Tuesday, November 4, 2014

Not Really Appropriate - Part One


By "Not Really Appropriate" I mean that this is not the appropriate blog for this subject.  But, since I have WAY more readers on this blog than the "Nothing Technical" blog, and since I feel the need to get information out, I am using my technical blog.  There!

A long time ago, my step-son developed Phlebitis, an inflammation of the leg vessels.   Eddie was both a high-line worker (HV lines that run across the country) and later a truck driver, and this was extremely painful, but he endured it for many years - after all, he was a Country Boy and everyone knows that Country Boys are tough.  Eventually, he had to quit both jobs because of the pain and seek treatment.

Since he did not have health insurance, and, at the time, I had a bit of extra cash, I tried to pay for his treatments.  I even found a clinic in Southampton, UK, where they specialize in this one problem.  But he was fiercely independent and he went to a "Charity" hospital in Monroe, Louisiana, where he could get treatment and not have to pay for it.  It was there where a "quack" doctor from India ripped out the clogged veins.  He agreed to the procedure because the pain was excruciating and the doctor had assured him that this was the only solution.  Unfortunately, that was not a good idea.  It was a TERRIBLE idea.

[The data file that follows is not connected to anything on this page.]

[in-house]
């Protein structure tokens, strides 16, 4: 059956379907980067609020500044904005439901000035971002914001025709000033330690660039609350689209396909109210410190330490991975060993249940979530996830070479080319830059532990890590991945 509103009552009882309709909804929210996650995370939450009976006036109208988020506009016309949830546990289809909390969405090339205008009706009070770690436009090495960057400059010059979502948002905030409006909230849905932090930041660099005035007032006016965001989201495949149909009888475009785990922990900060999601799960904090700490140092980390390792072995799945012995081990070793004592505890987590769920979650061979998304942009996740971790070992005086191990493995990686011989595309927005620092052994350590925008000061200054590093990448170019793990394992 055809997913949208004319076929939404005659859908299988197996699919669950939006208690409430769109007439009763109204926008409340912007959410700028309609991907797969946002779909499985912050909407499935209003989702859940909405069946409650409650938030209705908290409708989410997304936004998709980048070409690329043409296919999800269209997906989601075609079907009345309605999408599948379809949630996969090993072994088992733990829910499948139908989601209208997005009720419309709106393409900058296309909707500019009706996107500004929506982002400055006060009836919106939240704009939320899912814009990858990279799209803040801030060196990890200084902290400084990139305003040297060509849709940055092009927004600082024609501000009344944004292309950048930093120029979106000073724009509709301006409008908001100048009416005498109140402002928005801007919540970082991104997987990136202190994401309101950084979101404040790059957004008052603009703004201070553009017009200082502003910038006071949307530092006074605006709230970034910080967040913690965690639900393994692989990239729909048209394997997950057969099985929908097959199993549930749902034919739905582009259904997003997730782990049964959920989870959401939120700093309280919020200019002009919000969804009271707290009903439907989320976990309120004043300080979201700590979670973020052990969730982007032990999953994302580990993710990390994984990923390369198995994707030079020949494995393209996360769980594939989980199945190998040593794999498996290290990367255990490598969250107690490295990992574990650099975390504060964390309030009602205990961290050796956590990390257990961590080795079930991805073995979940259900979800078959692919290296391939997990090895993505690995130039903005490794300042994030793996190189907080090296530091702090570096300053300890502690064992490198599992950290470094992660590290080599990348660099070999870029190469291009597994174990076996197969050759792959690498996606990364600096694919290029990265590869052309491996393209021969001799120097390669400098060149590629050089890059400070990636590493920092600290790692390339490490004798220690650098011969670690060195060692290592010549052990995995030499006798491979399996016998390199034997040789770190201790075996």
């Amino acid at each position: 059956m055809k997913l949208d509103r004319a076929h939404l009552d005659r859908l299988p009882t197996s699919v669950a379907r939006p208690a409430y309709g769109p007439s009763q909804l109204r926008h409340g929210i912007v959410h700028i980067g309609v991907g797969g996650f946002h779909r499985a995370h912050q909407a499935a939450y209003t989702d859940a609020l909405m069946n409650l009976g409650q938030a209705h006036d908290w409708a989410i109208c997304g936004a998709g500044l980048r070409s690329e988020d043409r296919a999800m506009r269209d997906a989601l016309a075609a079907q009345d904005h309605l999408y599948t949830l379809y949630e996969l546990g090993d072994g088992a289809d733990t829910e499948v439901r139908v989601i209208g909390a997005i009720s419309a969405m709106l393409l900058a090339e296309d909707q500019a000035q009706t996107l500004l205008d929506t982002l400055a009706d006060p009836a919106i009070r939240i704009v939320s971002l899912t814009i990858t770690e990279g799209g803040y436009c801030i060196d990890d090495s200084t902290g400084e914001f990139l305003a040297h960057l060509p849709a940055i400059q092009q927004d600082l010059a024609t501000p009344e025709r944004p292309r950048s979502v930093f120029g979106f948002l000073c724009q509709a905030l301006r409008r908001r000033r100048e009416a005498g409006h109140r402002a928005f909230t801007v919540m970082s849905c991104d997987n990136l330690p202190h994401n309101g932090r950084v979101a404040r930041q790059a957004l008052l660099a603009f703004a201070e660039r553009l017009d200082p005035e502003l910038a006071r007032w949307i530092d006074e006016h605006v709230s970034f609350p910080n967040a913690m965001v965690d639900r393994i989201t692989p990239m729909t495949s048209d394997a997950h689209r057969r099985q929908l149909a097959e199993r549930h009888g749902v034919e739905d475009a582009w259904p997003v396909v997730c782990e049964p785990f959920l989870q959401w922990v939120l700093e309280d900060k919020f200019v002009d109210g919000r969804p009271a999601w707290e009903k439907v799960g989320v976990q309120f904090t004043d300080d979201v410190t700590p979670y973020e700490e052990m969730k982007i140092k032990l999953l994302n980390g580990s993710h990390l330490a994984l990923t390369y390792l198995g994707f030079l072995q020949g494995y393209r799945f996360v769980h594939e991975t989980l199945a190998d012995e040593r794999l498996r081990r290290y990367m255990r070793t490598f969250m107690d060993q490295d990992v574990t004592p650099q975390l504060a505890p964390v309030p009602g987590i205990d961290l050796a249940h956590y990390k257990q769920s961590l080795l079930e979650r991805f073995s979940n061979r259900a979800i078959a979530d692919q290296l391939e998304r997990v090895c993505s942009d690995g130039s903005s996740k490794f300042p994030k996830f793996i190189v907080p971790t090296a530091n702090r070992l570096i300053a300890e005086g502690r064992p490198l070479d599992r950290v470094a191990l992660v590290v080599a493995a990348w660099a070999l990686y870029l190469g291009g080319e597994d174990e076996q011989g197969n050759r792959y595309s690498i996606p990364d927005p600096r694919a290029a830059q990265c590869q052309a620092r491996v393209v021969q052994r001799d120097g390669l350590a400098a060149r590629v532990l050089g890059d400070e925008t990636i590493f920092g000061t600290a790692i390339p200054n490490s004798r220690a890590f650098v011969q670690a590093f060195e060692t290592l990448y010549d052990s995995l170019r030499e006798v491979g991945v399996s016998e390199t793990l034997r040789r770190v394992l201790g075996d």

He still had the pain and now his left leg would swell up to twice the size of the right leg.  It was normal size when he woke up in the morning but from the time that he got up and walked to the kitchen for coffee it had swollen and pain started for the day.  "The Pain" was constant and there was little relief, not even from the machine that they provided that "squeezed" the blood from heel to knee.  He had to wear size 3X running pants and his left leg filled up entire leg part in the left side.  It was a miserable life.  They (the quack doctors in Louisiana) gave him Hydrocodone 5, three times a day, for the pain but never did "fix" the legs.  But the Hydrocodone 5 didn't cut it.  That stuff is just a bit stronger than asprin.  He asked for more or something stronger but they said that they did not want to get him addicted to the pain killers.  (I take Hydrocodone 10 for migraines and it is not addictive!)  So, in his own youthful wisdom, he supplemented it with Jack Daniels three times a day.  Not what you would call  a "drunk" or even a "drinker" but not good when mixed with pain killers and cirrhosis.  

For many months he lived hand-to-mouth and with assistance from myself and his mother.  Finally, the State of Louisiana declared him to be disabled and he began to receive about $650 per month.  This barely covered his rent, gas for an old pickup, and food.  No movies.  No going out to supper.  No dates.  None of that.  Whenever I had a good month, which was frequent during some years,  I gave him what I could in cash. I tried and his mother tried to get him to move to Fort Worth where he would live with and the rent and food was free, Texas has MUCH better doctors, etc.    But, he had many friends out where he lived in Farmerville, LA, an he really loved living on the lake.